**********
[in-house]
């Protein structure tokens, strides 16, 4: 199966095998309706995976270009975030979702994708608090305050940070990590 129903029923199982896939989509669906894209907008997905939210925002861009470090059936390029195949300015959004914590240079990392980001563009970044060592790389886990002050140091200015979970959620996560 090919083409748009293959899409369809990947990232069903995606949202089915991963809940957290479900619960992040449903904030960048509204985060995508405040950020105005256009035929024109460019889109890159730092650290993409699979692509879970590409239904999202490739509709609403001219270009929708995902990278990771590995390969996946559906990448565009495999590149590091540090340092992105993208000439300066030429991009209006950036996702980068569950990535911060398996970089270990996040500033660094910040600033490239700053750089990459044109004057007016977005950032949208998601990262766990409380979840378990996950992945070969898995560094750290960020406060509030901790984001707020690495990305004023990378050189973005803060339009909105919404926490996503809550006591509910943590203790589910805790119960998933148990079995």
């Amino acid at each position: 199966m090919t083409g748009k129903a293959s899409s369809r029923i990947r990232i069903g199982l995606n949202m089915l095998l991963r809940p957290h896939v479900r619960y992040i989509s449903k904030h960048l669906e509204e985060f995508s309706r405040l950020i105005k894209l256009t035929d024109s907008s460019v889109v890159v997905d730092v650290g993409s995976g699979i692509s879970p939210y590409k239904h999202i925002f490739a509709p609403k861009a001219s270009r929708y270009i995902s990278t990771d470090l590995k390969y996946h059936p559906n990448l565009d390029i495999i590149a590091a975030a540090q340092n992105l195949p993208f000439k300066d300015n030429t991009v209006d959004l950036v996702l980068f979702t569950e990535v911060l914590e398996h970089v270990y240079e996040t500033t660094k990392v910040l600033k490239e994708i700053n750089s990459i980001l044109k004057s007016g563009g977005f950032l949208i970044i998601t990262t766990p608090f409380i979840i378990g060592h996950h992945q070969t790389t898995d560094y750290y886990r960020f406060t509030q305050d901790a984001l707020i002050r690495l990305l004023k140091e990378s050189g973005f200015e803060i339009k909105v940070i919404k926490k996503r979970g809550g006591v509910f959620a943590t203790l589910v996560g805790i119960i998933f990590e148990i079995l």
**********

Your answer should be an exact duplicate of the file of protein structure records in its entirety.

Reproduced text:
[in-house]
């Protein structure tokens, strides 16, 4: 199966095998309706995976270009975030979702994708608090305050940070990590 129903029923199982896939989509669906894209907008997905939210925002861009470090059936390029195949300015959004914590240079990392980001563009970044060592790389886990002050140091200015979970959620996560 090919083409748009293959899409369809990947990232069903995606949202089915991963809940957290479900619960992040449903904030960048509204985060995508405040950020105005256009035929024109460019889109890159730092650290993409699979692509879970590409239904999202490739509709609403001219270009929708995902990278990771590995390969996946559906990448565009495999590149590091540090340092992105993208000439300066030429991009209006950036996702980068569950990535911060398996970089270990996040500033660094910040600033490239700053750089990459044109004057007016977005950032949208998601990262766990409380979840378990996950992945070969898995560094750290960020406060509030901790984001707020690495990305004023990378050189973005803060339009909105919404926490996503809550006591509910943590203790589910805790119960998933148990079995």
């Amino acid at each position: 199966m090919t083409g748009k129903a293959s899409s369809r029923i990947r990232i069903g199982l995606n949202m089915l095998l991963r809940p957290h896939v479900r619960y992040i989509s449903k904030h960048l669906e509204e985060f995508s309706r405040l950020i105005k894209l256009t035929d024109s907008s460019v889109v890159v997905d730092v650290g993409s995976g699979i692509s879970p939210y590409k239904h999202i925002f490739a509709p609403k861009a001219s270009r929708y270009i995902s990278t990771d470090l590995k390969y996946h059936p559906n990448l565009d390029i495999i590149a590091a975030a540090q340092n992105l195949p993208f000439k300066d300015n030429t991009v209006d959004l950036v996702l980068f979702t569950e990535v911060l914590e398996h970089v270990y240079e996040t500033t660094k990392v910040l600033k490239e994708i700053n750089s990459i980001l044109k004057s007016g563009g977005f950032l949208i970044i998601t990262t766990p608090f409380i979840i378990g060592h996950h992945q070969t790389t898995d560094y750290y886990r960020f406060t509030q305050d901790a984001l707020i002050r690495l990305l004023k140091e990378s050189g973005f200015e803060i339009k909105v940070i919404k926490k996503r979970g809550g006591v509910f959620a943590t203790l589910v996560g805790i119960i998933f990590e148990i079995l």